Thursday, 29 May 2014

Simon Scarrow

… in conversation with Gillian Hamer.

As historical fiction writers go, they do not come much more successful or prolific than Simon Scarrow.

Since the publication of his first novel, Under the Eagle, in 2000 he has published a further eleven books in his Eagle series set in the Roman empire, the last just last October, titled The Blood Crows. Not content with the success of the Eagle series, he has also written a four book series under the title, Revolution, set around the time of Wellington and Napoleon, plus a third series, Gladiator, aimed at the Young Adult 11-14 year old market. Oh, and let us not forget the five Roman novellas published under the Arena title.

So, when he finally found time to draw breath, Words with Jam were knocking at his door to ask what drives on his passion for historical fiction, the secrets of which genres he plans to visit in his future works, his thoughts about adapting books into film, and how he sees the future of publishing.

You're obviously best known for novels set during the Roman Empire, but you have handled a cross section of history including the Napoleonic Wars. What attracts you to particular periods in history?
It’s hard to say when you are talking about interesting periods in history. So often it is the human story that is the catalyst for a novel. A particular event or predicament that creates the drama around individuals. Aside from that there just happen to be some historical periods that interest more than others. The ancient world being one, and the French Revolution and the Napoleonic era another. At present I am about to return to a novel set in the Second World War which I started last year. It is about a tiny marginal event, but the themes are universal.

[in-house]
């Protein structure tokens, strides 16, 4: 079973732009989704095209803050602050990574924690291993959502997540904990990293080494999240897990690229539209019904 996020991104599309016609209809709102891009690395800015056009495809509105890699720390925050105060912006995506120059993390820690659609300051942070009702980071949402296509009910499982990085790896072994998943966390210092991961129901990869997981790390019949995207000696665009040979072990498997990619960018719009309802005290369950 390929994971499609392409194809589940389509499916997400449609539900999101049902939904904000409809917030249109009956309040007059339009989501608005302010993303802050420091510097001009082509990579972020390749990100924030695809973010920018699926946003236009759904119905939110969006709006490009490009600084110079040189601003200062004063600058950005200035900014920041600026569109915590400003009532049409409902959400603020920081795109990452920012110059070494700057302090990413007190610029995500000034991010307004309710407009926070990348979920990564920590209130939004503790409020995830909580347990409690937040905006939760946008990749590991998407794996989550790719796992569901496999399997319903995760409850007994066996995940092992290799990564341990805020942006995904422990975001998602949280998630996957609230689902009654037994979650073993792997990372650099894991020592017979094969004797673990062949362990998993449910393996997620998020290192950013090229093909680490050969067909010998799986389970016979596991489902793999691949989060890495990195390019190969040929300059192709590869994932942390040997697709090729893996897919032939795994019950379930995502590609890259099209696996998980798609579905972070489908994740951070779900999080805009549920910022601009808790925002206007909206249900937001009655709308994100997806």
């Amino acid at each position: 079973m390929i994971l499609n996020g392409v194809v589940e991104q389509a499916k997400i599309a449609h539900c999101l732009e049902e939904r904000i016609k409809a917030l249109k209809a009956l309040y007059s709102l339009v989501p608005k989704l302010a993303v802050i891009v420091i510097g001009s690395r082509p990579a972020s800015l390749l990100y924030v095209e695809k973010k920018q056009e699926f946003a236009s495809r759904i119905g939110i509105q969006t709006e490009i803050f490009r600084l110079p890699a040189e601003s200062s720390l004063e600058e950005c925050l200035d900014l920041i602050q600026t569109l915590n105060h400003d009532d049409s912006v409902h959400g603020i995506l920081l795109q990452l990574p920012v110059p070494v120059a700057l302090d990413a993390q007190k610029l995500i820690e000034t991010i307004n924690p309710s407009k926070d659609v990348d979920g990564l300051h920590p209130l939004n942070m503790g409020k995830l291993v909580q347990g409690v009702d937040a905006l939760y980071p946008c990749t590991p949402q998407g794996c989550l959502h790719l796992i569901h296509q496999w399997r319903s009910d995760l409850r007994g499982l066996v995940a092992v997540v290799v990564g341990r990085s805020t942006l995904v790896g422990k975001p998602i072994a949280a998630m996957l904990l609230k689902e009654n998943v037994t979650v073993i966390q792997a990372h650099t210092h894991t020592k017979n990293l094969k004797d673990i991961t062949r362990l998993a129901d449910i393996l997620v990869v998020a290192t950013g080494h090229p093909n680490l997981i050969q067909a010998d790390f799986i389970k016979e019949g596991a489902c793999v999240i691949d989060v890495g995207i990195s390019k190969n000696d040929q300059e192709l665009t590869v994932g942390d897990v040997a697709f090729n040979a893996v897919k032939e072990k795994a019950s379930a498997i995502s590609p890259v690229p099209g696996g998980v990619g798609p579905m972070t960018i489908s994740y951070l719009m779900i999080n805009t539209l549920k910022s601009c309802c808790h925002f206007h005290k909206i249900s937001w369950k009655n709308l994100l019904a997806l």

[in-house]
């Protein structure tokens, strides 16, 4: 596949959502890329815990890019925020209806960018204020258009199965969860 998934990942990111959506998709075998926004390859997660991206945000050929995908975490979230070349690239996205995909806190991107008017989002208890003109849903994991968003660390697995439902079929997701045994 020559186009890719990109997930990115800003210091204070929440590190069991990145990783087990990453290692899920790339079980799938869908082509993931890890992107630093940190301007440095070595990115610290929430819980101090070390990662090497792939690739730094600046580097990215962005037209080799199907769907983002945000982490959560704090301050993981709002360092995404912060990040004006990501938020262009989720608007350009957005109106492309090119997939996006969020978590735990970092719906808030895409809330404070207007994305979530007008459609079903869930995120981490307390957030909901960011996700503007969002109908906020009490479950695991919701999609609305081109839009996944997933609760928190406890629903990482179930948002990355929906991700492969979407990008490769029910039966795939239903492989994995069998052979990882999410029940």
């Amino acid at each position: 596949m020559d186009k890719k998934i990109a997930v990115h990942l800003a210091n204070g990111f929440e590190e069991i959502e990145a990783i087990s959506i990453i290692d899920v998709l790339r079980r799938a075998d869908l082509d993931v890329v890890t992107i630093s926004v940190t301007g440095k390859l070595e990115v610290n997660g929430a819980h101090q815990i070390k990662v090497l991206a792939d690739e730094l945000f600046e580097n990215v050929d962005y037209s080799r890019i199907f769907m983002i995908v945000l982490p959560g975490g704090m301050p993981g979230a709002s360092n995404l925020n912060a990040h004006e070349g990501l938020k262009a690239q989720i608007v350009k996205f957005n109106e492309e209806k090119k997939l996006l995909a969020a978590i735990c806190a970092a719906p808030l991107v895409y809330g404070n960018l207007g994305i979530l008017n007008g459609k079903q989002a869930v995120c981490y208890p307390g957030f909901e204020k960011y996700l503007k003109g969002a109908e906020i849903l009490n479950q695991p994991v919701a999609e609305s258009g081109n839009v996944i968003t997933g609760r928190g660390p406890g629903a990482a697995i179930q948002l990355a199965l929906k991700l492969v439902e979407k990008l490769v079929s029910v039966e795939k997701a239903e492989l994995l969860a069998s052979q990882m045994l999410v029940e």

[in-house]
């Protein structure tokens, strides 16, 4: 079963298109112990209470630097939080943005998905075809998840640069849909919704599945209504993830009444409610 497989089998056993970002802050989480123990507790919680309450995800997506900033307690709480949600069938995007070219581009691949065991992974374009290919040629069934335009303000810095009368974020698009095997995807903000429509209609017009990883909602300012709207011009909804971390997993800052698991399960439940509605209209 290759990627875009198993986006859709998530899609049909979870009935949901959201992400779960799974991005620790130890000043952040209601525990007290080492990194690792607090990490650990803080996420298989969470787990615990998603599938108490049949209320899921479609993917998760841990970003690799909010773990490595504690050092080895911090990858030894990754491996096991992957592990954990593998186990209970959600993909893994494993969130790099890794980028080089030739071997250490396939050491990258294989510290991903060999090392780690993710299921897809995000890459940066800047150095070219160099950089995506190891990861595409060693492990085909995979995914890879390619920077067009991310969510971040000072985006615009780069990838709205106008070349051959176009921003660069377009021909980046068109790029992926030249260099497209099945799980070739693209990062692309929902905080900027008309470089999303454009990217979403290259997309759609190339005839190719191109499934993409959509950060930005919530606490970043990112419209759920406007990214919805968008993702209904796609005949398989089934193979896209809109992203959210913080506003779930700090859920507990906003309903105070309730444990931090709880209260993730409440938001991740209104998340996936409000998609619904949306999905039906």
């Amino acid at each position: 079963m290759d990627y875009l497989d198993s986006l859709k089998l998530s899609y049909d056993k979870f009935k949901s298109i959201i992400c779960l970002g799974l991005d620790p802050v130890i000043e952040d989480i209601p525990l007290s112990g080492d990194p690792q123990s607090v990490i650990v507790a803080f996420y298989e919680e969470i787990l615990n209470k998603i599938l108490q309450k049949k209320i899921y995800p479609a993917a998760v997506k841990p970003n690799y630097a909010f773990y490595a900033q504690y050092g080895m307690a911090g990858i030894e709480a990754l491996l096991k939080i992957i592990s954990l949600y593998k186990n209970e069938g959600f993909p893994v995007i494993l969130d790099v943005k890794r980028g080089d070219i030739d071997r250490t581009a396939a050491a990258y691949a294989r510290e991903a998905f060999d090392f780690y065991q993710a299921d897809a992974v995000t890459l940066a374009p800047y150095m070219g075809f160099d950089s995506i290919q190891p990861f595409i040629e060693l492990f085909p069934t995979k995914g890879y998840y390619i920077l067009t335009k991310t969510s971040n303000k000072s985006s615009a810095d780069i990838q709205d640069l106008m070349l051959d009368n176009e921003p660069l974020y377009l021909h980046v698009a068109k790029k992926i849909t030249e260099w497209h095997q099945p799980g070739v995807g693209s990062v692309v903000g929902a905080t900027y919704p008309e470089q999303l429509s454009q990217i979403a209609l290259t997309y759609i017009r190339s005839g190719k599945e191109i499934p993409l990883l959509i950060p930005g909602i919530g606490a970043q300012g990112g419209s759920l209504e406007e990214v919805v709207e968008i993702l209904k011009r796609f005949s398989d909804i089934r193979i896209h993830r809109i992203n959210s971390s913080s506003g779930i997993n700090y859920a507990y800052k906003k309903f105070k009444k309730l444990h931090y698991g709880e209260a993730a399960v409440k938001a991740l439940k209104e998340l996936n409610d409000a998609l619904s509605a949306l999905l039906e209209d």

What is it about the Roman period that inspires you to write not only the Eagle series, but also your latest Gladiator series for the YA market?
Rome was always on the curriculum when I was at school (more so because I also studied Latin as well as history), and outside of school it seemed to be on television – hardly a week went by without a TV showing of Cleopatra, Fall of the Roman Empire, Spartacus, Demetrius and the Gladiators, Quo Vadis or later on I, Claudius. All great stuff.  At school I was an ancient world nerd and loved every aspect of the history and culture. As a result I would say that most of the research for the novels had already been done by the time I left school.  The YA series came about as a result of telling a story to my boys when I would walk them to school. Eventually they said they liked it so much that it would be a shame not to tell it to others.  All of which has pleasingly resulted in two sons who are also fascinated by history and studying hard for the subject at school.